Sunday, April 25, 2010

Learning how to be Civilized

Several months ago a government mandate was announced in Shanghai encouraging the residents to be more civilized in preparation for the upcoming world Expo which begins on May 1.

Interestingly enough, instead of focusing on things like: scooters, bikes and cars on sidewalks, pushing and cutting in line, uninhibited public urinating, and my favorite the spitting of huge luggies everywhere; the government has decided that there should be no more pajama wearing in public!

Admittedly, there are a large number of Shanghai residents (like the one below) that can been seen on a daily basis wearing their pajamas on the streets as they go about their shopping and socializing, but really?  It's a bit strange that this is the way the government measures the civility of a city.

We came across this park last week and I had to wonder if the government was keeping tabs on it to ensure no pajamas were worn inside.

Monday, April 19, 2010

Is it really a National Park?

Last week, Jason & I set out on the subway to explore Sheshan National Forest Park.  We're always looking for ways to escape the city and this seemed like a good one.  We'd seen the place in the distance before and had done a little research to find out that it is literally the only spot in Shanghai that isn't flat. 

As we got closer, we realized once again how spoiled we've been to have spent most of our lives living in places where there are amazing national parks...that being said, we did have a fun day exploring this park and even found a few paths where we didn't see any other people for a few minutes.

The only "mountain" in all of Shanghai.  Yep, that's it.  Pretty impressive, right? ;-)

At the highest natural point in Shanghai (I am sure there are buildings downtown taller than this little hill).

A really cool flower growing alongside the road. 

Friday, April 9, 2010

Wandering through Bukchon Village

Although quite a touristy area of Seoul, Bukchon was one of the cutest neighborhoods I've seen in a long time.  Originally popularized due to the over 900 hanook -- traditional Korean -- houses, it is now a hot spot for ecclectic shops and cafes that left me wishing I could stay longer to try them all out.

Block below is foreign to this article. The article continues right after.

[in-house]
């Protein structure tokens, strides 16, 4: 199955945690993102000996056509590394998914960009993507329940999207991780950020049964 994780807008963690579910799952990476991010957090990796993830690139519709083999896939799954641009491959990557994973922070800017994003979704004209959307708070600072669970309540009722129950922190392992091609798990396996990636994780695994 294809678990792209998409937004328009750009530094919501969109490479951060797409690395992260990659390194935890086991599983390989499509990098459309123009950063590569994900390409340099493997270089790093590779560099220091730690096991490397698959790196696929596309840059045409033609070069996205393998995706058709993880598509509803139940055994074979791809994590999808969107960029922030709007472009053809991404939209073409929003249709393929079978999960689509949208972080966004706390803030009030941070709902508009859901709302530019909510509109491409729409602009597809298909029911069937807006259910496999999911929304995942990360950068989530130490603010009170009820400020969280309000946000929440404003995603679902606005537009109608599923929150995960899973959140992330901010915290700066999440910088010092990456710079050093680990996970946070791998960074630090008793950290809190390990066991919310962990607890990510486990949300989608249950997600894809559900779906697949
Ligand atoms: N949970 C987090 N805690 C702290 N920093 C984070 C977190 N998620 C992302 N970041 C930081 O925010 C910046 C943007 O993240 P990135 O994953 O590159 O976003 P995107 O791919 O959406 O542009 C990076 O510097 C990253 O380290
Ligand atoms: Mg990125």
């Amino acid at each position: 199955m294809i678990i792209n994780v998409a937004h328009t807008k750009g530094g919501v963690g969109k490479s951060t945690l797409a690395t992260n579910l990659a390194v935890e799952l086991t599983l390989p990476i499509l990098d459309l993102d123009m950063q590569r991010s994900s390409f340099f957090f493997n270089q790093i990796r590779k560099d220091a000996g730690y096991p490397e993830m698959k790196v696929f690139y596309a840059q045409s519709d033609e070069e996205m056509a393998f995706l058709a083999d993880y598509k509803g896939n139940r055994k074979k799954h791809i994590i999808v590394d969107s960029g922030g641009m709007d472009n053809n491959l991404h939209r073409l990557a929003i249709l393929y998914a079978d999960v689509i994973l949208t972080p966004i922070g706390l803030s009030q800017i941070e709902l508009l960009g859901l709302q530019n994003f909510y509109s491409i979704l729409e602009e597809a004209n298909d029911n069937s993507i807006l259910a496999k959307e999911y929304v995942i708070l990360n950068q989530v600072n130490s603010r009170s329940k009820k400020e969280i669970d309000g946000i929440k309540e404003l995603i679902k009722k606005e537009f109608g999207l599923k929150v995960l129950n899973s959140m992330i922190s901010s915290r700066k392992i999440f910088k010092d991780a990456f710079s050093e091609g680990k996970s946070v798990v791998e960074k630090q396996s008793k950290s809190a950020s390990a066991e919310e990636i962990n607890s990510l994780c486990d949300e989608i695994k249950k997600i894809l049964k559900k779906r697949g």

Home Depot, eat your heart out.

Some final street food before we head to the airport - SOOOOOO delicious!!  These had a brown sugar and nut filling that only left me wanting more.
Goodbye Korea ....

Seoul is Good for the Soul

My first clue that Koreans might be a bit more polite than the residents of Shanghai ... these "Etiquette Bells" were mounted in each bathroom stall at the airport bathroom.  During our 2 1/2 days there we did notice that in general people were more polite than what we've become used to; although spitting anywhere and everywhere was still completely acceptable, along with some pushing and cutting in line...

Reunited with our Peace Corps friend, Amanda and on our way to hike at Bukhansen National Park.
I love that there is a Dunkin' Donuts at the trail head -- along with a ton of vendors selling everything one might need for the hike.  Jason observed that one could have arrived at the trail head with absolutely no clothes or food and been outfitted in a matter of minutes.

Ahhh .... hills!  I remember what these look like!  The air quality below wasn't quite as good as we'd hoped ... thanks to the desert sand that has been blowing here from China.
A man who asked to have his picture with us.  Nearly every Korean we saw was outiftted as if they were going on an extremely strenous climb.  Boots, backpacks, walking sticks, mats to sit on, etc were all part of the costume for the day.  We may have been underdressed by Korean standards, but we managed just fine. :)

Our hike ended with a walk through this village that somehow had the feel of a small alpine village.

An entire store covered with empty "Soju" bottles (the Korean drink of choice).
Koreans definitely win the prize for their creativity in preparing foods at your table.  Mouth-wateringly good food and the entertainment of watching it get prepared in front of you.  You can't beat it!

Thursday, April 1, 2010

Heading for the DMZ

That's right ... tomorrow morning we are flying to Korea!  Until I started doing a little research for our trip, I had very little idea how close Seoul is to the DMZ (Demilitarized Zone) and North Korea -- only about 30 miles!  

While I don't think we'll really be going for any DMZ tours, we are extremely excited to be going to visit a friend from Peace Corps who is now teaching school there.

Amanda and I shared a room and Tongan host family during our first few weeks in Tonga (see a couple pictures below of our house, room & family).  We relied on each other a lot as we went through the sometimes difficult adjustment of life in Peace Corps.  I am thrilled to get the opportunity to visit her and to do a little exploring of another country.